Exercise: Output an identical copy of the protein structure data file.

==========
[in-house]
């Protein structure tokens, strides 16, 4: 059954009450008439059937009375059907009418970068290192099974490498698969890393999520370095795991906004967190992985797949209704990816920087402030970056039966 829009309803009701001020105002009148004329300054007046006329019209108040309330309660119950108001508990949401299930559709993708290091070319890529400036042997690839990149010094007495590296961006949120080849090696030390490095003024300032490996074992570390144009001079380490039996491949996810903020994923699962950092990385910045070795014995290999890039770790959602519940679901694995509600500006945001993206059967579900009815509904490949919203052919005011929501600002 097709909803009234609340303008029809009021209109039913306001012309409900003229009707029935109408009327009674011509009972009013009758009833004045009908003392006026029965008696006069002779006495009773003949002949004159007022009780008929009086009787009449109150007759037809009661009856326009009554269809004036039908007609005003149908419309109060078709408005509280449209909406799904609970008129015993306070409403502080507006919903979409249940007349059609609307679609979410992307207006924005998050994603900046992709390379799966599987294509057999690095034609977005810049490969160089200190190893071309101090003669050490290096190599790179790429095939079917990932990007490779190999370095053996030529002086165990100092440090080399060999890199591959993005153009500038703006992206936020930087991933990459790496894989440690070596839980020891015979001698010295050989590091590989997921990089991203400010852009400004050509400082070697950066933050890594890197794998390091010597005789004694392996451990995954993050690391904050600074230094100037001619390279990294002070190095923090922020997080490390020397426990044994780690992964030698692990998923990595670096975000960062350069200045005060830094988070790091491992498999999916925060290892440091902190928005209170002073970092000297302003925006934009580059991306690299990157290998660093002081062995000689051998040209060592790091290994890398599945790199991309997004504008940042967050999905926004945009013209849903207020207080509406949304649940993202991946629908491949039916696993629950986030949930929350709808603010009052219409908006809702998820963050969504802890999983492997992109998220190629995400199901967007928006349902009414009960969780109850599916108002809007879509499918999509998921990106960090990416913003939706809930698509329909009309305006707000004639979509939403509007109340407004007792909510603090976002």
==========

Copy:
[in-house]
């Protein structure tokens, strides 16, 4: 059954009450008439059937009375059907009418970068290192099974490498698969890393999520370095795991906004967190992985797949209704990816920087402030970056039966 829009309803009701001020105002009148004329300054007046006329019209108040309330309660119950108001508990949401299930559709993708290091070319890529400036042997690839990149010094007495590296961006949120080849090696030390490095003024300032490996074992570390144009001079380490039996491949996810903020994923699962950092990385910045070795014995290999890039770790959602519940679901694995509600500006945001993206059967579900009815509904490949919203052919005011929501600002 097709909803009234609340303008029809009021209109039913306001012309409900003229009707029935109408009327009674011509009972009013009758009833004045009908003392006026029965008696006069002779006495009773003949002949004159007022009780008929009086009787009449109150007759037809009661009856326009009554269809004036039908007609005003149908419309109060078709408005509280449209909406799904609970008129015993306070409403502080507006919903979409249940007349059609609307679609979410992307207006924005998050994603900046992709390379799966599987294509057999690095034609977005810049490969160089200190190893071309101090003669050490290096190599790179790429095939079917990932990007490779190999370095053996030529002086165990100092440090080399060999890199591959993005153009500038703006992206936020930087991933990459790496894989440690070596839980020891015979001698010295050989590091590989997921990089991203400010852009400004050509400082070697950066933050890594890197794998390091010597005789004694392996451990995954993050690391904050600074230094100037001619390279990294002070190095923090922020997080490390020397426990044994780690992964030698692990998923990595670096975000960062350069200045005060830094988070790091491992498999999916925060290892440091902190928005209170002073970092000297302003925006934009580059991306690299990157290998660093002081062995000689051998040209060592790091290994890398599945790199991309997004504008940042967050999905926004945009013209849903207020207080509406949304649940993202991946629908491949039916696993629950986030949930929350709808603010009052219409908006809702998820963050969504802890999983492997992109998220190629995400199901967007928006349902009414009960969780109850599916108002809007879509499918999509998921990106960090990416913003939706809930698509329909009309305006707000004639979509939403509007109340407004007792909510603090976002």